Many of us automatically reach for neomycin (one of the active ingredients in ointments like Neosporin) whenever we have a cut or scrape. But constantly exposing the skin to neomycin can lead to an allergic reaction over time, says Reid Blackwelder, MD, a professor of family medicine at East Tennessee State University who sits on the board of directors of the American Academy of Family Physicians. "People will then use the ointment and assume the resulting redness comes from the wound, when it's actually the neomycin affecting their skin." Some studies have also suggested the widespread use of OTC ointments with neomycin, polymyxin or bacitracin may contribute to the development of resistant bacteria, says Blackwelder. For minor wounds like hangnails, shaving cuts and paring-knife nicks, he suggests using soap and water to clean and disinfect the area. If you think the area is infected, talk to your doctor.

5. Vaccines can cause developmental disorders in children.

This remains a hotly debated issue, despite being debunked in multiple large studies. And now the United Kingdom is dealing with a serious outbreak of measles partly as a result of the large number of children who were not inoculated against the disease during the MMR vaccine scare of the early 2000s. Measles, mumps and rubella are still relatively uncommon in the United States, but there has been an uptick in recent years. The United Kingdom has launched a massive, expensive catch-up campaign to quickly vaccinate as many children as possible, and our Centers for Disease Control and Prevention continues to stress the importance of making sure that you and the children in your life are vaccinated.

6. Eating a lot of carrots can save your failing vision.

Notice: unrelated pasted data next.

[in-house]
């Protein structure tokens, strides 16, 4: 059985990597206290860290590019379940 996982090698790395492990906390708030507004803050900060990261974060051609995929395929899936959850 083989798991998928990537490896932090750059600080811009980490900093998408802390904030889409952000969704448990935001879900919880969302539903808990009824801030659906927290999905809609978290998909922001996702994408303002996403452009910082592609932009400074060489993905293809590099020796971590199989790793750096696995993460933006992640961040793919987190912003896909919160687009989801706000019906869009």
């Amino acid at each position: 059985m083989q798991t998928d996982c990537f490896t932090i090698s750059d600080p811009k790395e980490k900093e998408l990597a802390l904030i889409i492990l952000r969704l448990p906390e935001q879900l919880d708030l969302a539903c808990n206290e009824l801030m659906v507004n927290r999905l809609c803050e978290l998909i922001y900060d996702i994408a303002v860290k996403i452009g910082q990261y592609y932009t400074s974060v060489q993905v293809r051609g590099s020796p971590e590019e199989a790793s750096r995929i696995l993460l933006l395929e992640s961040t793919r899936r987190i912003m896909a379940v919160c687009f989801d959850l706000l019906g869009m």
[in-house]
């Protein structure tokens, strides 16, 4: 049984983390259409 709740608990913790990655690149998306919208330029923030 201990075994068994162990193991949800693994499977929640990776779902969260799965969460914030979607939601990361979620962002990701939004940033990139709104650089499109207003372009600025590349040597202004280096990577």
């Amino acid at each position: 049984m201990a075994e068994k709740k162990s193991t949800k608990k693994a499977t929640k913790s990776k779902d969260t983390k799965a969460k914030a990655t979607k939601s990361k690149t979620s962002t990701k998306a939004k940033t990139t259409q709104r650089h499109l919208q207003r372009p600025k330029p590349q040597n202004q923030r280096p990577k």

Vitamin A is essential for good vision -- no one's refuting that -- but you only need a small amount. One half-cup of raw carrots will provide you with 184 percent of the recommended daily value. An excessive amount of beta carotene, the compound in carrots that's converted to vitamin A, can not only make your skin turn orange, but studies show it has also been associated with an increased risk of lung cancer in some people. So enjoy the crudité, but if you worry that your eyesight is failing, make an appointment with an optometrist or an eye doctor.

7. You can catch a cold from not bundling up in cold weather.

Not necessarily, Collins says. Viruses do tend to be more active in cold weather, but a down coat won’t protect you if you’re run-down and haven’t been taking care of yourself. She says that you can catch a cold from staying inside in cold weather, especially if there are lots of other people around. Here's why: When it gets chilly outside, we tend to crowd indoors and crank up the heat. Collins explains that this causes the mucous membranes inside our nose to become dry and cracked, making us even more vulnerable to germs being passed around by family members, friends and coworkers. Collins adds that regularly exercising outdoors has a protective effect on our immunity, even when the weather outside is frightful. Just be sure to wear the right layers: Dress as if it's 10 degrees warmer than it is (you'll feel chilly to start, and comfortable after about five to ten minutes of moderate intensity).

As a reminder, always consult your doctor for medical advice and treatment before starting any program.



Bizarre Questions People Ask Doctors